Rachel Dolezal

Can You Become a Black Woman?

Rachel Dolezal seems to think so

Washington-state resident Rachel Dolezal has made her living and life for the past several years as a scholar, artist, and activist.

Dolezal has been a leader in college campus and community development through volunteerism and research, coordinating MLK day celebrations, teach African American history, holding one woman art shows, and tutoring children, among other activities.

Over the years of being a civic leader, artist, and teacher, Dolezal presented herself as a Black woman.

The problem is Rachel Dolezal has not always been a Black woman. Recently, her parents have come forward, exposing her life as a lie. Dolezal’s exposé begs the question, can one become Black?

The Life and Times of Rachel Dolezal

Rachel Anne Dolezal was born on November 12, 1977 in Lincoln County, Montana. Her parents are listed as Ruthanne and Lawrence Dolezal, and both of them identify as white. Contemporary logic would lead one to believe that their child, who is not adopted, is also white. However, Rachel Dolezal identifies as Black, and even disputes whether or not her parents are her biological parents.

Dolezal claims that her identification with Blackness started early on in her childhood. She told Matt Lauer on the Today Show: “I was drawing self-portraits with the brown crayon instead of the peach crayon and black, curly, hair, you know, yeah. That was how I was portraying myself.”

CNN reports that Dolezal felt that “her path has been made harder from having been ‘socially conditioned (to) be limited to whatever biological identity was thrust upon me.’”

‘I felt very isolated with my identity virtually my entire life, that nobody really got it and that I really didn’t have the personal agency to express it…I kind of imagined that maybe at some point (I’d have to) own it publicly and discuss this kind of complexity. (But) I wasn’t expecting it to be thrust upon me right now.’”

However, despite the sincere affinity Dolezal claims to have with Black culture, the reactions to her life have varied from amusement, to acceptance, to disbelief, to disgust.

Dolezal has even been accused of a sort of blackface performance, an accusation she takes issue with: “I have a huge issue with blackface. This is not some freak, Birth of a Nation mockery blackface performance. This is on a very real connected level, how I’ve actually had to go there with the experience, not just the visible representation, but with the experience, and the point at which that really solidified was when I got full custody of Izaiah. And he said, ‘you’re my real mom,’ and he’s in high school, and for that to be something that is plausible, I certainly can’t be seen as white and be Izaiah’s mom.”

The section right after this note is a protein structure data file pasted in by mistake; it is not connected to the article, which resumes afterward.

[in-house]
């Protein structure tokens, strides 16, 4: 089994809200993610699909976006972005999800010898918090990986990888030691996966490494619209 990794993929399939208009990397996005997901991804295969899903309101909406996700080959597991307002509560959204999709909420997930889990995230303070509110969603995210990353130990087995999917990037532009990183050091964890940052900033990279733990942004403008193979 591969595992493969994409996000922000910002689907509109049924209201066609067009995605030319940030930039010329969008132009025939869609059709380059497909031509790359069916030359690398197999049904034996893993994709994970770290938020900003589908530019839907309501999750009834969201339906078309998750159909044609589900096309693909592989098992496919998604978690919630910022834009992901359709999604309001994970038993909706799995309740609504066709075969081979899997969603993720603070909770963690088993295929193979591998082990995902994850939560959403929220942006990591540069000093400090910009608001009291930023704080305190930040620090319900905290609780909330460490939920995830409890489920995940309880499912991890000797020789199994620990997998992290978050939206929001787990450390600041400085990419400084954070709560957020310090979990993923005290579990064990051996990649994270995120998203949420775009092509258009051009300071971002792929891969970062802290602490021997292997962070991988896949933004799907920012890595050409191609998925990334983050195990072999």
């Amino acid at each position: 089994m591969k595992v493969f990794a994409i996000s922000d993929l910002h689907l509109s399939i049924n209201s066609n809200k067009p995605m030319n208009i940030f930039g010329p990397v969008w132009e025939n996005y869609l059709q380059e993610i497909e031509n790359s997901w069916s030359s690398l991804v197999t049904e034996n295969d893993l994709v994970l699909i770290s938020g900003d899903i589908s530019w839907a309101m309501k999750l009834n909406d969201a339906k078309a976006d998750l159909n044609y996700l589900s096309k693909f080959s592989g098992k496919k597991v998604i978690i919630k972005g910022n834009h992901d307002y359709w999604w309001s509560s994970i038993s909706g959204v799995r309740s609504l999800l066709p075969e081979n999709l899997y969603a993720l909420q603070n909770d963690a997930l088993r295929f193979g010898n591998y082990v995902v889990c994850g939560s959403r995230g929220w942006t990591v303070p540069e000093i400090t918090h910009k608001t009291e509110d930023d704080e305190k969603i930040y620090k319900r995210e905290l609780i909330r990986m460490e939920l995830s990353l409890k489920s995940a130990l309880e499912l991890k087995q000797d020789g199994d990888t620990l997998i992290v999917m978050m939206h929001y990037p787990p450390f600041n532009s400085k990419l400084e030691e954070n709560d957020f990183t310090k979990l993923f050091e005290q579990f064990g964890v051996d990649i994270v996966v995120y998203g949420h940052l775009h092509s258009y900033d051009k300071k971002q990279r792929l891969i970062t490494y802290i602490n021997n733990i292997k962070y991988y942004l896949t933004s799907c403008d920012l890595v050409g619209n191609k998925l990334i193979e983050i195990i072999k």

However, this notion that as a white woman she could not parent a Black child is both curious and untrue. Furthermore, Dolezal also has a reputation for policing other people’s ethnicity and potentially lying about hate crimes while herself being of dubious cultural heritage.

As Chauncey DeVega notes “The central problem in the curious case of Rachel Dolezal is that, as a white person, she could opt in or opt out of ‘blackness’ on a whim and for her own purposes, without suffering the diminished life chances that come with being a black American.”

Rachel Dolezal imagined that in order to create positive social change that she needed to steal blackness for herself. This was not just a profane act of racial tourism, it was also unnecessary.”

Rachel Dolezal Seattle

Is being “transracial” like being transgender?

Dolezal’s racial identity and what it invites us to consider is very complicated. Up until now, the term transracial has referred to interracial adoption, where the adopted parents are of a different race than their adopted children. In the wake of the Rachel Dolezal scandal, the term has been increasingly bandied about to describe folks who willfully cross the color line because they feel a greater affinity with a race that is not their own.

This notion of being transracial has prompted some to question whether or not it is a category not unlike that of transgender. While some pose this as a way of dismissing transgender identity, others are grappling with the constructedness of both race and gender as social and biological categories.

Kai Green notes in The Feminist Wire “The question many have asked: “If we accept Caitlyn Jenner as transgender, then must we also embrace Rachel Dolezal as ‘transracial’? The response from many POC, Black, queer, transgender, organizers, scholars, theorists and artists has been to end the conversation with ‘Race and gender are separate.’ To ask that question or put the two together in any way becomes transphobic. But the question itself isn’t transphobic. The answer that one arrives at, if you hold on to a historically situated notion of blackness and a presentist (gender is not only socially constructed, but historically naturalized) notion of gender, is transphobic.”

Ultimately, there are perhaps more questions that answers when it comes to what the Rachel Dolezal case invites us to consider about race and gender. While I am prepared to dismiss her behavior as an act of cultural piracy, the ways in which we have discussed her case is potentially very revealing. Put another way, one potentially productive thing it has done is to highlight the poverty of language we have around our understanding of race and call us to get a better handle of how we as a society understand identity and community.


Source: About News/Womens Issues

Featured photo credit: AP/Colin Mulvany

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